Let's take a brief look into the veterinary practice/animal health insurance/animal pharmaceutical web. Veterinary practice in this brave new age has changed a great deal from the way it used to be. Spidey is old enough to remember the friendly neighborhood and simple country vets. They helped us take good care of our animals and pets, were efficient and effective and also affordable. They had good ole' common horse sense, too.
Today's modern vet, by contrast, often seems to demand we provide expensive procedures for our pets on a yearly basis. We are manipulated, whether we know it or not, to pay for yearly dental treatments for our dogs and cats whether they need them or not. Veterinary exams are the norm along with a battery of blood tests to check for anything and everything. It is not enough to keep up with requisite vaccinations, but now we feel guilty if we do not buy the latest anti-flea and tick medications, provide costly dental treatments, microchip them, or give them heartworm meds - even if those pets never go outside!
Another vet at this same practice told Spidey that an 8 month old miniature schnauzer was actually a 2 year old mixed terrier of some kind! She said she could tell the age because of the teeth. This dog's teeth are beautiful and white - not a speck of tartar on them. After consulting with a person that professionally bred this particular breed for the show ring for nearly 30 years, I was told how to determine if my pet was still a pup by checking the leg bones. The breeder was right and knew what the vet didn't. Not surprising, though, is it?
Over time, the two owners of this practice have bought out any competitors or have incorporated offices of veterinarians that have since retired. This is the only vet practice for miles around and sad to say, most veterinarians are all the same nowadays. Spidey always dreads going to this veterinary hospital because of the pushiness, the expense and certain incidences like the two I mentioned above. There are many more such stories, but I wanted to tell you what I have learned.
I discovered that this vet hospital is accredited by the AAHA or American Animal Hospital Association, based in Lakewood, Colorado. Approximately 33,000 veterinary practices, hospitals and university veterinary programs are AAHA accredited. These include local and state humane society hospitals and the Friendship Hospitals for Animals. Just check out AAHA Preferred Business Provider Programs website for more info.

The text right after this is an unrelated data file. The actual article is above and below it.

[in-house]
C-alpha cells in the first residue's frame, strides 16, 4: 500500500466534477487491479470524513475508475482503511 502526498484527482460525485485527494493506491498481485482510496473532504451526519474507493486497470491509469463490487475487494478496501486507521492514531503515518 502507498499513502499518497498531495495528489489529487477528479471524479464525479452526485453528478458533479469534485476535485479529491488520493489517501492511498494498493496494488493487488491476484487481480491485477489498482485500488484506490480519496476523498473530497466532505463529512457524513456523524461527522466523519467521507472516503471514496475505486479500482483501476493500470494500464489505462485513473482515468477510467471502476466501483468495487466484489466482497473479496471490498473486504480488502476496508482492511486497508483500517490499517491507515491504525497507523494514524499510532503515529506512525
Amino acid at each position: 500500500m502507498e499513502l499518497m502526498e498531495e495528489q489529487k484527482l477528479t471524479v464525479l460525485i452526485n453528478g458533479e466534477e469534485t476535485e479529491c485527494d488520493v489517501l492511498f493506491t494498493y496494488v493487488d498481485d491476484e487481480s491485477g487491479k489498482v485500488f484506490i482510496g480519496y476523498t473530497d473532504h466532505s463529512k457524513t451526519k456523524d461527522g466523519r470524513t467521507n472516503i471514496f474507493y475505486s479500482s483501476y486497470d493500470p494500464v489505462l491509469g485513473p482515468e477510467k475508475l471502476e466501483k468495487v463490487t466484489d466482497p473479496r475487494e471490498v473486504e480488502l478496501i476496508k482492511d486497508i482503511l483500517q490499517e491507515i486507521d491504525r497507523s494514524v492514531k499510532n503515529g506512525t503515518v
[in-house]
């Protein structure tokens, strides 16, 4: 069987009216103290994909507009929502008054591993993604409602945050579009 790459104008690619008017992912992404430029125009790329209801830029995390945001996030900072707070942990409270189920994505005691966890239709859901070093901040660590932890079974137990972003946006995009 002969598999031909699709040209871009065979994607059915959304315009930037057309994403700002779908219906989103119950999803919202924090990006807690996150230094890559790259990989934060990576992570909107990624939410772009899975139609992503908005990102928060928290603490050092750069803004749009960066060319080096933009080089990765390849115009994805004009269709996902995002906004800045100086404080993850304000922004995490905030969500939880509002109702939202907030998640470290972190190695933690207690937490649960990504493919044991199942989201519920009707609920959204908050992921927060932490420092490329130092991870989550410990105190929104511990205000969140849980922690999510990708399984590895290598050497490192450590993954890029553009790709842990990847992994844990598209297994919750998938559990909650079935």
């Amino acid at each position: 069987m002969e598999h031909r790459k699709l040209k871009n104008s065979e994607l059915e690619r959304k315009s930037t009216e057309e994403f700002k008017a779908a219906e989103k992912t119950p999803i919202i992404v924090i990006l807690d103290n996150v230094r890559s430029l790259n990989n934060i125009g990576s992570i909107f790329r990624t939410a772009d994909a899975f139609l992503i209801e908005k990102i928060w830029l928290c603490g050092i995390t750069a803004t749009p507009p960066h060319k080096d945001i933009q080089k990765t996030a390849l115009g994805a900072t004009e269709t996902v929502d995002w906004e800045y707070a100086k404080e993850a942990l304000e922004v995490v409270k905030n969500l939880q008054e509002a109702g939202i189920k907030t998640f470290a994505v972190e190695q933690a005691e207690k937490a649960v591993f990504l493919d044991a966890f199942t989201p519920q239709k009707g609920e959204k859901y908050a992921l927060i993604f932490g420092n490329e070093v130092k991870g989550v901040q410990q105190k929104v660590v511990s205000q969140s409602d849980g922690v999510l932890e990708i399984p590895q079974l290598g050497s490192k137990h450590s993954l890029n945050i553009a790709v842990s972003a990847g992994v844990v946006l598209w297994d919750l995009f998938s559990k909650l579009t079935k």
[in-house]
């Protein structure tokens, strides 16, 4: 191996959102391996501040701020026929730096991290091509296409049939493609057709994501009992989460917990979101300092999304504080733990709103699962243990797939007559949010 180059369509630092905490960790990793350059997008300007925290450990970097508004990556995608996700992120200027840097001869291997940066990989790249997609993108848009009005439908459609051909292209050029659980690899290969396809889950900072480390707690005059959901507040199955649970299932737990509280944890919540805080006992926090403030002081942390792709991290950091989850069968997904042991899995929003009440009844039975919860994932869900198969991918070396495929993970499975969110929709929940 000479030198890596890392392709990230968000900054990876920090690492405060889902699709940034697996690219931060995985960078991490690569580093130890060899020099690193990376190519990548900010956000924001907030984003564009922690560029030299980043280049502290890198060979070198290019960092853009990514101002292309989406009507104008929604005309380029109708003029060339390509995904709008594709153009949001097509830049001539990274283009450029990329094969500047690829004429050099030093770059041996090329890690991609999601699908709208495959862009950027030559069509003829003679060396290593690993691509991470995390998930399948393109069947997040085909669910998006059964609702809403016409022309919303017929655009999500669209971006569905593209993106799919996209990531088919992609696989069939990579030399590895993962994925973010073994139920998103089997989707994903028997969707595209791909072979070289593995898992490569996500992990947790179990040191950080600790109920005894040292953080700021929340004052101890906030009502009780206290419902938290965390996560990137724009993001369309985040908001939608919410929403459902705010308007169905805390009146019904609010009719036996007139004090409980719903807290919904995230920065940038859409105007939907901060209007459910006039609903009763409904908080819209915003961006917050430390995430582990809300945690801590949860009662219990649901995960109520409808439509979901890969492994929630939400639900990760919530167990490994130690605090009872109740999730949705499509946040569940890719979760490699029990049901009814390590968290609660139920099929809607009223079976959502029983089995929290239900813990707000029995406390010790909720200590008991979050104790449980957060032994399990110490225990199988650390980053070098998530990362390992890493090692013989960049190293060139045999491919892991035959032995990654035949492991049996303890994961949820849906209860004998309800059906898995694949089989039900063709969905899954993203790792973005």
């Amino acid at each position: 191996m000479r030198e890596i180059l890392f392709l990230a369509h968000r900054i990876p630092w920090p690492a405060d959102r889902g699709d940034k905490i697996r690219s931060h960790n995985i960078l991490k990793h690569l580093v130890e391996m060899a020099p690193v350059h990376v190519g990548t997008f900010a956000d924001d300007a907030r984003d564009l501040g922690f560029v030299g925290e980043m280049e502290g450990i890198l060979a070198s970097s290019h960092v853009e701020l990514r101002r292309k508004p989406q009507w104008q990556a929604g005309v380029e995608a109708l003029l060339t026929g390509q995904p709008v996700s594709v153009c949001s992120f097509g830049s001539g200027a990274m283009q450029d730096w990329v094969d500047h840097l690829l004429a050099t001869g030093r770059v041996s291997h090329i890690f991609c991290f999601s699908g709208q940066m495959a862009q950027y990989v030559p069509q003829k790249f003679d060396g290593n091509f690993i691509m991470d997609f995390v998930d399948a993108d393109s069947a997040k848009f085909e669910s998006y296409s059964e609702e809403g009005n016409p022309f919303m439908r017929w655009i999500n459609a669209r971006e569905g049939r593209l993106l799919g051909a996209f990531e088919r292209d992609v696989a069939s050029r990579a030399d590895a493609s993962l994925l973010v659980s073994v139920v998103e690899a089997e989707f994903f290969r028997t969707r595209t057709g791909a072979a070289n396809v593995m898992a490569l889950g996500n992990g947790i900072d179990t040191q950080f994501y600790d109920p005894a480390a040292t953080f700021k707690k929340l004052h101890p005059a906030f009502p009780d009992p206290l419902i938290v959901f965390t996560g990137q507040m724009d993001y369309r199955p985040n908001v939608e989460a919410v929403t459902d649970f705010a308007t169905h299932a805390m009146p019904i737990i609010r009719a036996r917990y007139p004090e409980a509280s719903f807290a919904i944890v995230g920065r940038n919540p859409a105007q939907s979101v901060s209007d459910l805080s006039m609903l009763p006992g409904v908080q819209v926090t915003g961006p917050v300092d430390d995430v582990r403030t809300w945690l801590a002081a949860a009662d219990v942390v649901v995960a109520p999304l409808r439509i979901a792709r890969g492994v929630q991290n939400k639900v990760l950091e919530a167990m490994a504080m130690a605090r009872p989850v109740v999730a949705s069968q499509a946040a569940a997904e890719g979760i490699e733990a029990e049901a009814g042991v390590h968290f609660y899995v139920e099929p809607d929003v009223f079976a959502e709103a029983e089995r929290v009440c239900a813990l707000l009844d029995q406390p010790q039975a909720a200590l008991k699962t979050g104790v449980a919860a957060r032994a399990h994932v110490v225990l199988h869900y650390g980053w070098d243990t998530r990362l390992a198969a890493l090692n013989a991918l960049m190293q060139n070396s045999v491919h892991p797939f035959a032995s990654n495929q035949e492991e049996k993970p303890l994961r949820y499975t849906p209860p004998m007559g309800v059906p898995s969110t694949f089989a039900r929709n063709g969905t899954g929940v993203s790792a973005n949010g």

The Friendship hospitals alone make up 18% of the AAHA accredited hospitals and the Friendship Fund for Humane Education was established to support the efforts of the Washington Humane Society . That support now extends to support the efforts of the Washington Animal Rescue League . (Many of the names listed as officers and board members of these two orgs should ring a bell or two. Like Holly Hazard, Andrew Weinstein, Mary Jarvis, Lisa LaFontaine and others.) Friendship Hospitals also support and encourage that donations be made to the Marshall Legacy Institute , headed by former HSUS President Paul Irwin. Remember them? They use dogs to sniff out and detect landmines - humanely, of course, according to their website.
Looking over their position statements explains a great deal. These include topics such as the frequency of vet visits and vaccination schedules; parasite control guidelines, their pharmacy compounding accreditation program, how to report animal abuse, use of Animal ID and microchips, dangerous animal legislation, *ear cropping/tail docking (*Veterinarians should counsel and educate pet owners that these procedures should not be performed unless medically necessary. AAHA also encourages the elimination of ear cropping and tail docking from breed standards. Why? Looks like the AR crowd has been pulling their ears!) NAIA wrote this article about them: The American Animal Hospital Association Adopts the Cause of Animal Rights Veterinary Groups.
Check out excerpts [my comments in brackets] from an article from the Oct/Nov AAHA "Pets Matter" newsletter which is sent to clients of AAHA affiliate veterinary hospitals. [Back Issues of "Pets Matter."]
"Signs of an Animal Hoarder written by Jan Thomas (with Thomas Hunt Associates Strategic Communications)